Autism or level one autism spectrum disorder, although not part of dyspraxia, sometimes accompanies the disease as well.

Dyspraxia exists on a spectrum and symptoms can range from mild to severe. Additionally, the learning disabilities or other neurodevelopmental disorders that accompany dyspraxia can range from mild to severe.

When you consider that it’s not uncommon for a learning disability to accompany dyspraxia, it’s no surprise that someone might think of dyspraxia as a learning disability as well. However, these are individual disorders with distinct diagnoses.

Work with a specialist

If your child has dyspraxia, talk to your healthcare professional about any associated conditions you may need to know about. You may want to consider working with a specialist who can help you and your child with the best tools and therapies that will benefit their development the most.

Being the parent of a dyspraxic child

Dyspraxia is a developmental disorder in children that requires the active participation of parents.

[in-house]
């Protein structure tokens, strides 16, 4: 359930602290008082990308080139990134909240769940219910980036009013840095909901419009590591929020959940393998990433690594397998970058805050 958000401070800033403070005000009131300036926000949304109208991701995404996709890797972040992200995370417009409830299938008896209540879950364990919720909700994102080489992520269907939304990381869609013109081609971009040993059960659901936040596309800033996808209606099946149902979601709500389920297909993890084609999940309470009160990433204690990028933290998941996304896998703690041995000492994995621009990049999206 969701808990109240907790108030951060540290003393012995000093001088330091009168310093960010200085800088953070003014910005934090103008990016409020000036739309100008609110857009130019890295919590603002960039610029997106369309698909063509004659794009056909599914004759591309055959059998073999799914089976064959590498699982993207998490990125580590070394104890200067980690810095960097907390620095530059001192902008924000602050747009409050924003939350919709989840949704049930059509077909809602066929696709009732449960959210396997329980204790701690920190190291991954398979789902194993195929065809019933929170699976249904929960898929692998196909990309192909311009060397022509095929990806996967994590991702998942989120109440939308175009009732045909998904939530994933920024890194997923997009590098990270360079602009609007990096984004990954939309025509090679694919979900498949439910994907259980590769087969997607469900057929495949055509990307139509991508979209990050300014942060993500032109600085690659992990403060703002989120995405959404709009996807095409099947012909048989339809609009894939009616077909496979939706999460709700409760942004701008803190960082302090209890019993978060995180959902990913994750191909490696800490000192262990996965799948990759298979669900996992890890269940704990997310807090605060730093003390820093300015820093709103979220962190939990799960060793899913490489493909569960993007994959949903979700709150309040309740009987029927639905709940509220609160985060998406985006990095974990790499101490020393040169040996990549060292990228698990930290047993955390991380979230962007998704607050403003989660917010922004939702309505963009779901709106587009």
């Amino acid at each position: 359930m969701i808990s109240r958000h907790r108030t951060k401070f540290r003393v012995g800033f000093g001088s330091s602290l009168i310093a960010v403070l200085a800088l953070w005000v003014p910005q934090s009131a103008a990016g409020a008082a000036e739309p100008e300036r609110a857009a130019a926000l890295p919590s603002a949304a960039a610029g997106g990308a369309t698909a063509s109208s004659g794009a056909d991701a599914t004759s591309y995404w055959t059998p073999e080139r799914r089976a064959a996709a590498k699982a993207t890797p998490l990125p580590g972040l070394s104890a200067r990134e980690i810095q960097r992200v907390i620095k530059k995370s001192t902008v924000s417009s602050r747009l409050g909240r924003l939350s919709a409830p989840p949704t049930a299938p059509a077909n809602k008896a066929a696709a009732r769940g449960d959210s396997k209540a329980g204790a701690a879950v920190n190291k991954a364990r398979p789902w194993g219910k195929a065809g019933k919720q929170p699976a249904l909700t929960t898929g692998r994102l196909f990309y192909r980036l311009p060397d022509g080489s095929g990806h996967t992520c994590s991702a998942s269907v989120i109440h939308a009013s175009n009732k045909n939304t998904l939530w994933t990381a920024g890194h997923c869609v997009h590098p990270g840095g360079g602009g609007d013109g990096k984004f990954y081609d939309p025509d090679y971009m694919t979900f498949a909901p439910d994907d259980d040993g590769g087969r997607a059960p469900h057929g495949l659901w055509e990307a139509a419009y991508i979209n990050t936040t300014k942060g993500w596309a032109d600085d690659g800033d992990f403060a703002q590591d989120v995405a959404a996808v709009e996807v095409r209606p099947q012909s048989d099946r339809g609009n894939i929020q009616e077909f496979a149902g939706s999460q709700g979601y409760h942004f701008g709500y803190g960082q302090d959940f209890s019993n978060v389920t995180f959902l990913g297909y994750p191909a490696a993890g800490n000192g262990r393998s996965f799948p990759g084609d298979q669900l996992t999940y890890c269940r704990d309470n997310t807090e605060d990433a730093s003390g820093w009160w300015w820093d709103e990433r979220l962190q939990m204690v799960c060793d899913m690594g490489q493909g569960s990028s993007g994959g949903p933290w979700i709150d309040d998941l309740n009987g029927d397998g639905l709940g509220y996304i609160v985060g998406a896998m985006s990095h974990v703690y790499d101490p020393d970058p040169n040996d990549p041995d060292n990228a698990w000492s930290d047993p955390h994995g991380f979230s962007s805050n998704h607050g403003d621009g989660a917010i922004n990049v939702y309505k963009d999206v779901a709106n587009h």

Having a child with dyspraxia affects everyone in the family. To help the whole family cope, here are some ideas to try:

  • Plan activities that involve the whole family to make sure other children don’t feel left out.
  • Encourage discussion of issues and feelings.
  • Join a local or virtual support group for parents of dyspraxic children.
  • Embrace and encourage each child to develop their own interests.

What to expect

Receiving a diagnosis of dyspraxia in your child can be overwhelming. However, it will help provide you with the information and support your child will need to learn to live and thrive with the disease. Dyspraxia is not “fixable” and children will need to learn to manage the disease throughout their lives.